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Innovation in Pharma Part IV: What comes next?

Innovation in Pharma Part IV: What comes next?

Apr 1, 2012

This is part IV of a series of articles on innovation in Pharma based on an interview with Jose Carlos Gutierrez Ramos, the man in charge of revolutionizing drug discovery at Pfizer. In part I we establish the difficulties facing Big Pharma as brand name drugs go off patent and pipelines run dry. Pfizer is trying to rewire the relationships between pharma, biotech, and academia to align incentives and take advantage of the strengths of each player. In part II we explore new research initiatives between Pfizer and academia. In part III we discuss a new paradigm for pharma-biotech collaboration. In part IV, below, we examine the effect these initiatives are having on Pfizer and on other pharma companies, and what a new, more innovative pharma sector might look like.

Jose Carlos says all of biomedicine is in trouble. It’s not just pharma, with its litany of drugs going off patent. The ever-increasing cost of running large clinical trials affects biotech companies and their venture capital backers too. The current economic recession renders raising capital an equal-opportunity hassle. And the complexity of biology, which seems to get more inscrutable the more details you learn, makes prospects tenuous for everyone from the smallest start-up to the largest multinational.

In this challenging environment, Jose Carlos sees an obligation to rethink interactions between the key life sciences actors so that incentives and objectives are aligned. Such big-picture initiatives include the Centers for Therapeutic Innovation, discussed in part II, where academic researchers are given the often once-in-a-lifetime opportunity to test a scientific hypothesis in humans in exchange for abiding by an aggressively industrial timeline and funding mechanism. Pfizer gets access to a broad sampling of innovative work from great minds in academia, work that might otherwise remain in the laboratory for years on end. The basic scientists get to ask the ultimate question, ease the translation of a technology from pipette to patient, and profit financially if things go well.

Reverse biotech deals, described in part III, in which pharma spins its early-stage projects into new biotech entities, overcomes the twin hurdles of value and risk. The new biotech company is tasked with discovering which of a number of programs is most likely to work in humans, and the added value when they succeed is kicked back to the venture capital investors. Pharma then has a drug with a high likelihood of success in hand with which to begin the expensive late-stage clinical trials. What was once several players fighting in isolation against systemic financial winds now is tractable through collaboration.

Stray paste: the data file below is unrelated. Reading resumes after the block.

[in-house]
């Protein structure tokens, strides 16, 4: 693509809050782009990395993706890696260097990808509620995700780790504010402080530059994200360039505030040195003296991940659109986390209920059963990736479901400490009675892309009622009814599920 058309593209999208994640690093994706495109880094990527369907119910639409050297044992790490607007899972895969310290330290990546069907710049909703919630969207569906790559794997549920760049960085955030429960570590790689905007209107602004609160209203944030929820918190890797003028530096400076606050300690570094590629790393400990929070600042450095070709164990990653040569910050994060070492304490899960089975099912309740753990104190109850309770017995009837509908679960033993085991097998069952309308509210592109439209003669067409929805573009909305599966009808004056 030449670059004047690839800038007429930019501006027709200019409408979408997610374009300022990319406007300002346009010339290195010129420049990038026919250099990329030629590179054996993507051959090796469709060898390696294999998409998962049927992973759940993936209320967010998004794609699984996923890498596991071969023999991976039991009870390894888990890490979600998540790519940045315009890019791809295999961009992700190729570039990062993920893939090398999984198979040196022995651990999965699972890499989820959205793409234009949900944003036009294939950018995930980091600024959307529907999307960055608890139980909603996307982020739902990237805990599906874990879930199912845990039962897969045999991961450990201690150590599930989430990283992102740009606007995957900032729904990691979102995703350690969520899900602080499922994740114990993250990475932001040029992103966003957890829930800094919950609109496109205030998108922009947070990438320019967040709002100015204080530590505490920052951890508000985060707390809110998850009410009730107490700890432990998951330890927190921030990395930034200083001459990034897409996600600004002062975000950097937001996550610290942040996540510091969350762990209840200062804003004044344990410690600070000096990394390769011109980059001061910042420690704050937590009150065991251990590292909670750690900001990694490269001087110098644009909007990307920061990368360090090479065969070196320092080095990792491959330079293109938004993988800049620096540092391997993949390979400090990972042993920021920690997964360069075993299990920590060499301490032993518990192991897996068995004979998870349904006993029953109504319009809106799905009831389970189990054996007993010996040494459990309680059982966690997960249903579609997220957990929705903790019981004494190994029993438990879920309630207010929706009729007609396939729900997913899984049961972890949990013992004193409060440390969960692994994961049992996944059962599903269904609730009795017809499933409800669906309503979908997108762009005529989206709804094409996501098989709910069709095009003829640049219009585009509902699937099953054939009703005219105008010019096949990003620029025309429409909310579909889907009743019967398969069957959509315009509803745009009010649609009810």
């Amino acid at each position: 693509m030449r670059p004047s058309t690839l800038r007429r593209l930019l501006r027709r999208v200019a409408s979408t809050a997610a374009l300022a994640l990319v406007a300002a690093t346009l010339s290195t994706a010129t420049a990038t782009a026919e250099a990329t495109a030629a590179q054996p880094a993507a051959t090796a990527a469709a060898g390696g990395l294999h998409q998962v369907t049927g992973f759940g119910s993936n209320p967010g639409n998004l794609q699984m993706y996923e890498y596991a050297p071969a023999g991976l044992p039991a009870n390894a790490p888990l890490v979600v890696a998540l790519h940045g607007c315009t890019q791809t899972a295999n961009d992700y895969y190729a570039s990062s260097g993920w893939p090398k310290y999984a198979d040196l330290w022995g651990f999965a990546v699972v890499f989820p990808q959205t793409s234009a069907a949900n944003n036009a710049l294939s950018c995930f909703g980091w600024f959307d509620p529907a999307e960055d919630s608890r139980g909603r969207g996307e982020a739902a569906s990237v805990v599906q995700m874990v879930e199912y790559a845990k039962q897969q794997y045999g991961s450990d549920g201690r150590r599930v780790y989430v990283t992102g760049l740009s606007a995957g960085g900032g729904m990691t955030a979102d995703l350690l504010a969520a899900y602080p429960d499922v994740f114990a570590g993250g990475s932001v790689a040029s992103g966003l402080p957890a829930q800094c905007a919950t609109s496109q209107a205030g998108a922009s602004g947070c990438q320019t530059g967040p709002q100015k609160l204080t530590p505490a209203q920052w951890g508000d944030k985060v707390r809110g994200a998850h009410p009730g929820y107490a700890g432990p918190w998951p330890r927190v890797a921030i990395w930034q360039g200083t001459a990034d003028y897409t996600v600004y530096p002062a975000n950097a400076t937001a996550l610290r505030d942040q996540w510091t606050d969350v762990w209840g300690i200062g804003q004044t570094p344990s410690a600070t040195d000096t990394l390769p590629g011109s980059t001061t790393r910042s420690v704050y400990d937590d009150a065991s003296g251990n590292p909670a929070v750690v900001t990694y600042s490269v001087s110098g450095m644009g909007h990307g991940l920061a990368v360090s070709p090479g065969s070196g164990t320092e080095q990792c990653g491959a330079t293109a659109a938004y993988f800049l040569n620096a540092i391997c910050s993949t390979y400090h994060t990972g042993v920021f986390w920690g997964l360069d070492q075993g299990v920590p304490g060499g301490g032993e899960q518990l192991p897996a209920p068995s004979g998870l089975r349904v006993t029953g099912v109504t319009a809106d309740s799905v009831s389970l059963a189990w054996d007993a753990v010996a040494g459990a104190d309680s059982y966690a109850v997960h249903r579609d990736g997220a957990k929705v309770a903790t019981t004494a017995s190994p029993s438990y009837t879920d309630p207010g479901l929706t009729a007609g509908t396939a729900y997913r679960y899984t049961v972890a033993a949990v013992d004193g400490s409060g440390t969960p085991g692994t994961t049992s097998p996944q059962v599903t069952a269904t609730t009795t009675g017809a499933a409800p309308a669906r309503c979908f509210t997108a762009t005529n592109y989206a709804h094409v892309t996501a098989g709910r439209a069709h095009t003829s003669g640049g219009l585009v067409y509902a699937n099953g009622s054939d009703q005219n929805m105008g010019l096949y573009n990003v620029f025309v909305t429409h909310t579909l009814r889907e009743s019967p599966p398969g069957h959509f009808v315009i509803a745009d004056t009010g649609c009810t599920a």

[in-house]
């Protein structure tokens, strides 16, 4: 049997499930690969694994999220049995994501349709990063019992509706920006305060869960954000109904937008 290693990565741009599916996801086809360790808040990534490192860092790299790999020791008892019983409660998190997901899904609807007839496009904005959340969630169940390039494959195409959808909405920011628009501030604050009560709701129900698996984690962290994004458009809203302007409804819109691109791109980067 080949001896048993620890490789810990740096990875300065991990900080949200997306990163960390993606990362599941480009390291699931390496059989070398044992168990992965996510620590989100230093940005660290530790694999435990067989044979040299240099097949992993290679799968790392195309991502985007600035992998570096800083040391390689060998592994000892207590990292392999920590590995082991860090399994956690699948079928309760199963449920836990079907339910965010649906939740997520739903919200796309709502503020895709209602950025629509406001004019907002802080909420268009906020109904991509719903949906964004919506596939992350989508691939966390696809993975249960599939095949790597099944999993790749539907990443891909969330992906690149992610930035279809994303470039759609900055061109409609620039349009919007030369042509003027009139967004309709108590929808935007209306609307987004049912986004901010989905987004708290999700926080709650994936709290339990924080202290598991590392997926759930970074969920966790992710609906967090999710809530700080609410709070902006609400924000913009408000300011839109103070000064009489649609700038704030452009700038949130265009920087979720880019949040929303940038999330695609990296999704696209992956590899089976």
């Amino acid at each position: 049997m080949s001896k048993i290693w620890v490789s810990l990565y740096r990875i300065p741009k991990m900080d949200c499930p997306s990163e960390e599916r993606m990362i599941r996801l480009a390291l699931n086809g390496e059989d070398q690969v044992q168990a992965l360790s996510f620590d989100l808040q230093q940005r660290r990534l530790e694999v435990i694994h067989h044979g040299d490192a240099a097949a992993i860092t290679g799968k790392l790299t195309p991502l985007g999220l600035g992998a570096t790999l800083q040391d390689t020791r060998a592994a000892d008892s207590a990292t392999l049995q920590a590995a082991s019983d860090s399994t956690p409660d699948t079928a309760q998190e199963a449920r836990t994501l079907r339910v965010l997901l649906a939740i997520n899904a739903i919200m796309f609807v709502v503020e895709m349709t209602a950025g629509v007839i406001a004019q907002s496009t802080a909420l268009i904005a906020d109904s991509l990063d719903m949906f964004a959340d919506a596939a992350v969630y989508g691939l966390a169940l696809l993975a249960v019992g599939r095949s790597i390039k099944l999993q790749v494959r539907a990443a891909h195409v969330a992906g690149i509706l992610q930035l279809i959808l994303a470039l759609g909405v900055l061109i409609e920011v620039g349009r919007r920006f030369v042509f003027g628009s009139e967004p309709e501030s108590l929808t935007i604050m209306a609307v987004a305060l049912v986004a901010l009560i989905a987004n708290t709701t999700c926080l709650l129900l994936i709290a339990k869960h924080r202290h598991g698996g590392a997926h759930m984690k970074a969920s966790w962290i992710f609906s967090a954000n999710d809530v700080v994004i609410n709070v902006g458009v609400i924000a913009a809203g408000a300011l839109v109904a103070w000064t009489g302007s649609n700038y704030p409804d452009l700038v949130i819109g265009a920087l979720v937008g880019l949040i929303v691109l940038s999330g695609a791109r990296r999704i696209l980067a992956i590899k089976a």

Pfizer is not the only pharmaceutical company thinking these big thoughts. Merck recently announced the creation of a nonprofit research institute in San Diego, the California Institute for Biomedical Research, that will focus on translating discoveries from academia into products. Merck intends to keep its hands off the decision making to allow the best ideas to emerge, but will be attuned to the potential of drugs to fit its pipeline. J&J recently joined the legion of pharmaceutical companies that sponsor start-up incubators, like Biogen Idec’s BI3 and Accelerator Corporation, to strengthen links between themselves and the entrepreneurial community. And virtually all pharmaceutical companies have internal venture capital funds with which to place bets on emerging biotechs. Jose Carlos recognizes that the whole industry is riding this wave. “We are running as fast as we can too,” he says.

In addition to new partnerships, Pfizer is reorganizing its internal R&D structure to be more innovative internally. The company’s $6.8 billion annual R&D budget must be allocated differently in this new world. To Jose Carlos, the solution is to “externalize” effort. The biotherapeutics division that he heads, he notes, “is actually a number of semi-autonomous units of 40-50 people. But these discovery units aren’t just 40-50 people, but rather 80-100 people because they are working with 10 academic investigators in one place, and 30 people at a company in China, and perhaps a biotech partner too.” Discovery units that leverage relationships with scientists and organizations outside Pfizer act as a force multiplier, compounding the amount of work that can be done with fewer employees.